Sharks skipper Paul Gallen could have been excused for walking into Friday night's press conference with a big smile on his face.
After all, his side had just qualified for its first grand final in a unified competition since 1978 courtesy of a 32-20 win over defending premiers the North Queensland Cowboys.
But instead, Gallen graced the media with a business-as-usual attitude, telling reporters that the Sharks were simply on the path that they deserved to be on.
"I'm pretty composed at the moment," he said after his side secured a spot in next week's Telstra Premiership decider.
"I just think we're where we should be and where we want to be. We've worked really hard in the pre-season and we had a goal to finish top four, then it turned into wanting to finish top two, and then we played the last game to win the minor premiership.
"We were beaten there obviously, but we're just where we think we should be, to be honest. Now it's up to us staying composed this week and sticking to our plan next week."
Gallen has experienced just about all there is in the game, but now, in his 16th season in the Shire, the 35-year-old can tick 'grand finalist' off the bucket list.
It's been a long wait for him – and the club as a whole – to get to the big dance, with the Sharks having only reached grand finals in 1973, 1978 and the Super League decider in 1997.
Nearing the end of his career, Gallen reminded the club's future stars how rare these opportunities are, and encouraged them to take full advantage of what's in front of them.
"The only message I can give to these young boys like Val (Valentine Holmes) and Birdy (Jack Bird) and blokes like (Sosaia) Feki is that I signed with this club because they were minor premiers and involved in grand-final qualifiers in 2001," he said.
"I played in 2002, and when you're 19 or 20 years old and you get that, you think it's going to happen every year.
"We all know the history of the club and what's happened to us the past 10 or 15 years, and you don't get too many chances at it, so this is our chance now."
Gallen also paid tribute to the 36,717 fans at Allianz Stadium – the bulk of them Sharks supporters – for sticking by the club through the good times and the bad over the years.
"The buzz around the club today – we actually had to leave a bit earlier because there were so many cars and buses there, and it'll probably be double next week to be honest!," he said.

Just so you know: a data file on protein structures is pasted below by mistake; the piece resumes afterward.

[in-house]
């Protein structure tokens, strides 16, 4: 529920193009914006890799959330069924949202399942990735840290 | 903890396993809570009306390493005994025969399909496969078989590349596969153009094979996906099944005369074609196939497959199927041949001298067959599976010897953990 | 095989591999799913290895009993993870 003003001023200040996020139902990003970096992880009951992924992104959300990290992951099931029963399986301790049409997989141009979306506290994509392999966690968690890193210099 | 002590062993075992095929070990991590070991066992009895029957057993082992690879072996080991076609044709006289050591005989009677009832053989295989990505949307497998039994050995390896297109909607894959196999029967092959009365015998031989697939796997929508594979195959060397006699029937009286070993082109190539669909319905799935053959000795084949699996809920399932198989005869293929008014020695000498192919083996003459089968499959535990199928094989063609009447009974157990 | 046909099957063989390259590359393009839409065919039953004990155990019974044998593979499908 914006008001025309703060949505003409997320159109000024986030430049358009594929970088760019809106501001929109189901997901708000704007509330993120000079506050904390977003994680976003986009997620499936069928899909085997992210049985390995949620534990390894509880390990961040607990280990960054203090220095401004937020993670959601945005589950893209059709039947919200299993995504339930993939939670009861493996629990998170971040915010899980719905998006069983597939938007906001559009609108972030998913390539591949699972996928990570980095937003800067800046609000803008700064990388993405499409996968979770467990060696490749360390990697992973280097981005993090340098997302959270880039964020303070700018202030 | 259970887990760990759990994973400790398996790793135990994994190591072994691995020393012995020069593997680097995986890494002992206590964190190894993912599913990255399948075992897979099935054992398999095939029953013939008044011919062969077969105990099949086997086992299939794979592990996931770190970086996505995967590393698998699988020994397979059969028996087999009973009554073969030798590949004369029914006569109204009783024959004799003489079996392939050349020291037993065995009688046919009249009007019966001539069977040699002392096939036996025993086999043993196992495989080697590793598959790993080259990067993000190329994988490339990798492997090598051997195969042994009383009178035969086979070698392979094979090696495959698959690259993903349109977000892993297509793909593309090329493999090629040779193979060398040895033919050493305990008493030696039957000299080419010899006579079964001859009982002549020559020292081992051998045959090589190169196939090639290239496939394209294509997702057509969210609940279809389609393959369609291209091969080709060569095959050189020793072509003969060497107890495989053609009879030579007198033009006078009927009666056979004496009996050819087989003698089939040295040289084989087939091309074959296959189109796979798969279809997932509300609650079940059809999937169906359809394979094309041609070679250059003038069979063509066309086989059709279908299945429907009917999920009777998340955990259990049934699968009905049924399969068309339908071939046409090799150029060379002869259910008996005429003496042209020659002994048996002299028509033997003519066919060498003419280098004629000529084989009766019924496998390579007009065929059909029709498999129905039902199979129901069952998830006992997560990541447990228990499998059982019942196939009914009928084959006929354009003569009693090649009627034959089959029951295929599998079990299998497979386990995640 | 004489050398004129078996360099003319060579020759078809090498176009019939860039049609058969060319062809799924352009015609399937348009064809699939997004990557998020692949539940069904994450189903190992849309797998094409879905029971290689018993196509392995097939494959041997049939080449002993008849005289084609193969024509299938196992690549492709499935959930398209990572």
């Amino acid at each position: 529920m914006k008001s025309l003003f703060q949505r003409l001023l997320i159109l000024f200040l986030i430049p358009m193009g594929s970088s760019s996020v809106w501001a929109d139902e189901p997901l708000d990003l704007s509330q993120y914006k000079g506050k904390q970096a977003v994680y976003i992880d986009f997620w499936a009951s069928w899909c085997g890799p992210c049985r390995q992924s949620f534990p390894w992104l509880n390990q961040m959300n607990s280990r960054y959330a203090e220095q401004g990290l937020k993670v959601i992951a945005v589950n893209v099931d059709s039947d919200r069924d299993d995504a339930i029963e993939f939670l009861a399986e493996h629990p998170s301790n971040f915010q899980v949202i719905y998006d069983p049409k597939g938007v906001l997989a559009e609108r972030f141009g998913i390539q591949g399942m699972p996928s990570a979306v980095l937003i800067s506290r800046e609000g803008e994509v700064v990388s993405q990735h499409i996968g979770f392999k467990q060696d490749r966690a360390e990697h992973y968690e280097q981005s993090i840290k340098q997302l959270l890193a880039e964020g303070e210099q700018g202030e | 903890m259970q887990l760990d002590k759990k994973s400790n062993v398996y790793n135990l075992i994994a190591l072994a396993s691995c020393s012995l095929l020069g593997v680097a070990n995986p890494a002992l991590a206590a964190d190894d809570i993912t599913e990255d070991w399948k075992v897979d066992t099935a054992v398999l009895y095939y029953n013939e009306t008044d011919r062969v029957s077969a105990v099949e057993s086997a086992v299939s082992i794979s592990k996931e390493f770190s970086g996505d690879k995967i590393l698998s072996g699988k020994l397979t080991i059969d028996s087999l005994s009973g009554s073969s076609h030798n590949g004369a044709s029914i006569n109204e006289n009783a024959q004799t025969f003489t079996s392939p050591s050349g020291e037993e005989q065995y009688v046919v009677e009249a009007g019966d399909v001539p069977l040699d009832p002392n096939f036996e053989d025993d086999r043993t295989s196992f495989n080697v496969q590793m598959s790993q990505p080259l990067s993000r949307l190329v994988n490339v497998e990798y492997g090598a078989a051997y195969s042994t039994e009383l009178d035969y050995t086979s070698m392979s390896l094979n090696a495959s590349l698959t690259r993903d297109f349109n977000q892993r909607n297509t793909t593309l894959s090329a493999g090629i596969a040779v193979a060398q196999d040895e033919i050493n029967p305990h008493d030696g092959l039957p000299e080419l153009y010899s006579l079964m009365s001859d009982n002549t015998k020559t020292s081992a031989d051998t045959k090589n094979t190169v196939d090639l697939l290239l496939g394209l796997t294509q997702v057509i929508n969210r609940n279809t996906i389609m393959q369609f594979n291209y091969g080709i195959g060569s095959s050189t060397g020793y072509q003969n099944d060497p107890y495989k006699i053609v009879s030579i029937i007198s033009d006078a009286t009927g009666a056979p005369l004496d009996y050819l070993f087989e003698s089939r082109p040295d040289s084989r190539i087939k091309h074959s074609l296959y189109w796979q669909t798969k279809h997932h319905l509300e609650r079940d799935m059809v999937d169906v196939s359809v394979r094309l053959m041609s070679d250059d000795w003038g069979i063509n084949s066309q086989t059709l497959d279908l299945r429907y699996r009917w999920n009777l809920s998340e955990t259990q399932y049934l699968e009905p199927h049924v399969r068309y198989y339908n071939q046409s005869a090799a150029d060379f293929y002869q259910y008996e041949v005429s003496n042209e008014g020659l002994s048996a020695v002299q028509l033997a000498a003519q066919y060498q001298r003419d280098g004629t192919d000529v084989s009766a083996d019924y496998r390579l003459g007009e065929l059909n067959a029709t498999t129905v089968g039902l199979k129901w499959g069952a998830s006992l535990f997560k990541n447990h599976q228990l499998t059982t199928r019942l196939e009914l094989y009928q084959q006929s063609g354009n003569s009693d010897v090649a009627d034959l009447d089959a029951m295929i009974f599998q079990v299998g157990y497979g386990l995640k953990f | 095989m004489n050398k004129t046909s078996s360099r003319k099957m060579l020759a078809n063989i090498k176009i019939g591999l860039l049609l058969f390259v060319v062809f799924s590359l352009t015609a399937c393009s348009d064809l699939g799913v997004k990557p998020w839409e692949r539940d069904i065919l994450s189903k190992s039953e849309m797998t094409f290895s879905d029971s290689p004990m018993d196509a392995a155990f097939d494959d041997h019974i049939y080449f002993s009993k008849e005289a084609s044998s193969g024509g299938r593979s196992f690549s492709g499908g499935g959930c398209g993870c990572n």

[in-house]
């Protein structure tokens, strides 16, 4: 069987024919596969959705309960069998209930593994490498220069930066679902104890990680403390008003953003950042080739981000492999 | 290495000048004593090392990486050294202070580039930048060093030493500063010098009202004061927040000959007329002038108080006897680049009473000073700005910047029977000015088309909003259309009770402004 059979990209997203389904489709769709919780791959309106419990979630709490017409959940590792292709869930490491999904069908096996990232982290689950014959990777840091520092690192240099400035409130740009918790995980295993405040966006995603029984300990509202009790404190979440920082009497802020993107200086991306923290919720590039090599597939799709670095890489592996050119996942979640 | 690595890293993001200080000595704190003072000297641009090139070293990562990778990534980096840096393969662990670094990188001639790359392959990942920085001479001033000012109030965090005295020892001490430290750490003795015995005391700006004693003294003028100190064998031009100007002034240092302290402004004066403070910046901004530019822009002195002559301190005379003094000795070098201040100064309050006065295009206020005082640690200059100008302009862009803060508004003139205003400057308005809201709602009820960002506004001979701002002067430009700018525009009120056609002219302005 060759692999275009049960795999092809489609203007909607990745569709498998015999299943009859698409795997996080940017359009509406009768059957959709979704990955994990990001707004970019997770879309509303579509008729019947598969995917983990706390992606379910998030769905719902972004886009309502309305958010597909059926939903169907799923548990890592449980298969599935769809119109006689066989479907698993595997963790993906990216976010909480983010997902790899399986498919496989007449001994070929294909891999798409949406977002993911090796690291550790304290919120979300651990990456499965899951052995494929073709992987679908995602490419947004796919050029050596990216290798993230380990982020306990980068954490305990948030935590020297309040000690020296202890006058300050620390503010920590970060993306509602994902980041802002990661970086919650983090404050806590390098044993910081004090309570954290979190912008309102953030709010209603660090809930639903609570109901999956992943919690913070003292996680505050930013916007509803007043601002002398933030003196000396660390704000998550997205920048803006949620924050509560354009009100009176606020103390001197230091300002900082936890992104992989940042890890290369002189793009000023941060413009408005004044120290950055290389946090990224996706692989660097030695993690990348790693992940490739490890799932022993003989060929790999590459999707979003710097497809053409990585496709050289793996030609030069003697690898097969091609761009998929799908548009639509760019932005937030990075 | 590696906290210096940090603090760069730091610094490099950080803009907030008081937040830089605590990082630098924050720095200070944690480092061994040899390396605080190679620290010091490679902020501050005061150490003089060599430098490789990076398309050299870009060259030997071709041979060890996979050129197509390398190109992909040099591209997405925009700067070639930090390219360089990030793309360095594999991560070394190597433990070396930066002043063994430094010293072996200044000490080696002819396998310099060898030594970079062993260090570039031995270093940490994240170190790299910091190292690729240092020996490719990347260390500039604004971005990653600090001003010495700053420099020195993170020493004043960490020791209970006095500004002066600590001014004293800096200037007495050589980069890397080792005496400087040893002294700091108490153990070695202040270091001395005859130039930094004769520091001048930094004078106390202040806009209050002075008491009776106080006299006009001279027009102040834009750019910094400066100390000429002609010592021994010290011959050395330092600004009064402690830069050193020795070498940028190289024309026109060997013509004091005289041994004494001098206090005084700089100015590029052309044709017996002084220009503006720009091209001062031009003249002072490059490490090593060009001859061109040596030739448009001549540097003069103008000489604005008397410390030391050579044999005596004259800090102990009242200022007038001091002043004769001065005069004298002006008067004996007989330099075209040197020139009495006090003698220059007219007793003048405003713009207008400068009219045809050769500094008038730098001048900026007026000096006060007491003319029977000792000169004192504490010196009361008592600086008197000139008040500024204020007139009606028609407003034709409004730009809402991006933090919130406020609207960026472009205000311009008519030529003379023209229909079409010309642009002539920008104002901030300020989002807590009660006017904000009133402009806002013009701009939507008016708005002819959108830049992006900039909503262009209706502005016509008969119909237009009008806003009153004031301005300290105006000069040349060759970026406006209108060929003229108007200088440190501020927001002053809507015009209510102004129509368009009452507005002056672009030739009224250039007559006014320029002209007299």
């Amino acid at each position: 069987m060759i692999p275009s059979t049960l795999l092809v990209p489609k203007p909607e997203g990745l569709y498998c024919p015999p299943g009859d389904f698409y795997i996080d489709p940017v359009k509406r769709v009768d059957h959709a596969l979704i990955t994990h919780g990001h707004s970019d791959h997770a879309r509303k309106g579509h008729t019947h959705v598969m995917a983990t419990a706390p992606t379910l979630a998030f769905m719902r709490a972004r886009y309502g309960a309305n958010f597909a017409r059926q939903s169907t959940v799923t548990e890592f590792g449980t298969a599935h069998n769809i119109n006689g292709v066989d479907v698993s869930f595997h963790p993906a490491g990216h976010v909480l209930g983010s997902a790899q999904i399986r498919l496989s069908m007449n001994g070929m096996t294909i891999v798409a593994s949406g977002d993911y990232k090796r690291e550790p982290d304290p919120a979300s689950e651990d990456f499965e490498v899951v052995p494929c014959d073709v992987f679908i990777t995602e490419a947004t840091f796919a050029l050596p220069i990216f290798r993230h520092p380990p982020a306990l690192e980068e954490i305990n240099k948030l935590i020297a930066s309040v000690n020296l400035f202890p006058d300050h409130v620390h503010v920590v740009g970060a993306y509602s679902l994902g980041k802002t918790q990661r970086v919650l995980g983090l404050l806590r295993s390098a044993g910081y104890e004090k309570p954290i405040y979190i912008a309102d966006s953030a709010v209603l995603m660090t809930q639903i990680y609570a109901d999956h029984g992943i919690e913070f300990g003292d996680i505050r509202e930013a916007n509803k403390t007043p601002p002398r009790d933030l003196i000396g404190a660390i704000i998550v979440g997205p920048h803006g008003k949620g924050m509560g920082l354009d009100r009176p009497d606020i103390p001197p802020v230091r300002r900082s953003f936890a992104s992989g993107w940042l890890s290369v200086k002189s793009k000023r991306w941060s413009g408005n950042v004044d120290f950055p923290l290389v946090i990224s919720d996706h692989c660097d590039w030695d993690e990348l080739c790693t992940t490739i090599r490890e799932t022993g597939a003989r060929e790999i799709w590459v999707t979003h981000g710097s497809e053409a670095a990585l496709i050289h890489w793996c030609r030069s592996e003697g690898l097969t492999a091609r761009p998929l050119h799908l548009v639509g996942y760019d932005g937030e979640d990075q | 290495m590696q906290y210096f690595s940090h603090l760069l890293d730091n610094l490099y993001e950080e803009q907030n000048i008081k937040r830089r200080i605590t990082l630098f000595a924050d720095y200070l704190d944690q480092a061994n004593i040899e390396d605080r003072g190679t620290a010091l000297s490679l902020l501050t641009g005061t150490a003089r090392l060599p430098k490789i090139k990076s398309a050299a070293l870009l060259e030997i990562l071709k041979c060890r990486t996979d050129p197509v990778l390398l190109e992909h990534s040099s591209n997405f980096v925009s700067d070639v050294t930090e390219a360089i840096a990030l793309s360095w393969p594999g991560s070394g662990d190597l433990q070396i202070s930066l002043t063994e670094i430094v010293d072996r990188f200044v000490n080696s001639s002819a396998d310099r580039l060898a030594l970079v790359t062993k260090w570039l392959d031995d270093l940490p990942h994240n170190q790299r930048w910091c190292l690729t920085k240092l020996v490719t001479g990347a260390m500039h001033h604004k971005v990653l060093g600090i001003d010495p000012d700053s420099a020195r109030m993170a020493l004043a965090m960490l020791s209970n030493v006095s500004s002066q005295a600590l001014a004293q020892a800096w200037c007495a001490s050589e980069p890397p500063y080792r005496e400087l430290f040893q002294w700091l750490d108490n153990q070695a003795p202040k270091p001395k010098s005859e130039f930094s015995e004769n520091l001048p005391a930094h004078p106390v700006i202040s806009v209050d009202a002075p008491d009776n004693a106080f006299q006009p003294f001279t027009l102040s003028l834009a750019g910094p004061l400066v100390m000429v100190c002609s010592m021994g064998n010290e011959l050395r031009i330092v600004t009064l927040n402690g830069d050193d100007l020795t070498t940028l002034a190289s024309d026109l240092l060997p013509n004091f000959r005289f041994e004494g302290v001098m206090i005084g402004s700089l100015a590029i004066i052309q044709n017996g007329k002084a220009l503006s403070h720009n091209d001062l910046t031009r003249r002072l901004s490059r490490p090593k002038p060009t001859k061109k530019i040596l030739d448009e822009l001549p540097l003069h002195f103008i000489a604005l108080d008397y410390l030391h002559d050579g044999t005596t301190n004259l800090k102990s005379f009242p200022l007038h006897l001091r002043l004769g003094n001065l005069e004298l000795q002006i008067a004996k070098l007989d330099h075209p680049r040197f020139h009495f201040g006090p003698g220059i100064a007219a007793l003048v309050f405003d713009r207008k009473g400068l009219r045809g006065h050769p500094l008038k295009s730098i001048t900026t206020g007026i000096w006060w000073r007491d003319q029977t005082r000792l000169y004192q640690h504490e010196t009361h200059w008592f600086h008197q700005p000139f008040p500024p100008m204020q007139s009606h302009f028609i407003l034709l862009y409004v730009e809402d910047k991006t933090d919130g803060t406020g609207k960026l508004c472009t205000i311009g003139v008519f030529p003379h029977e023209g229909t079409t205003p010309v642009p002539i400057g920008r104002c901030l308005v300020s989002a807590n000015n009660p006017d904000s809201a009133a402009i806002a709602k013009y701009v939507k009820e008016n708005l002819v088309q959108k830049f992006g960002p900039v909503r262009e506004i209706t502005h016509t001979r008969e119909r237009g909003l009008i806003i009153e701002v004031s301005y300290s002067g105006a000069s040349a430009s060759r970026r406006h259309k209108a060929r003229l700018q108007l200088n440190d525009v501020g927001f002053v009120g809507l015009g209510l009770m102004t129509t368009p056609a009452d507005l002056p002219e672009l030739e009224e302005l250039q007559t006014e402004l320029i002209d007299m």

"There'll be 80,000 next week at ANZ so hopefully we can do the job for them.
"I'm just really happy for them. They've supported us for a long time and I think we've only been in three grand finals ever so it's great recognition for them to be able to support us the way they have.
"They've always turned out for us – this year in particular when we went on that big winning streak. They were always there for home and away games."
Sharks coach Shane Flanagan has had plenty of experience in grand finals as an assistant, but now that he's reached the decider as a head coach, his desire has intensified.
He credited his side's dominant first half for Friday night's win, but admitted there were some nervy moments in the box as he watched the Cowboys repeatedly repel his team's attacking raids.
"We're there now, which is great, but I want to win it now," he said.
"Whilst we didn't come up with points, we were attacking their line and I think it was at one stage 60-40 possession and it was still nil-all at the 20-minute mark. That worried me because I know how good the Cowboys are.
"Sometimes when you dominate field position and all of a sudden they turn you away and turn you away and go up the other end and get points, so that concerned me a little bit.
"But we stayed strong and we turned them away when they got field position in that first half and in the end probably the last couple of games for the Cowboys took a bit of a steam out of them and we took it out of them in that first 30 minutes."
Game on. Data off.
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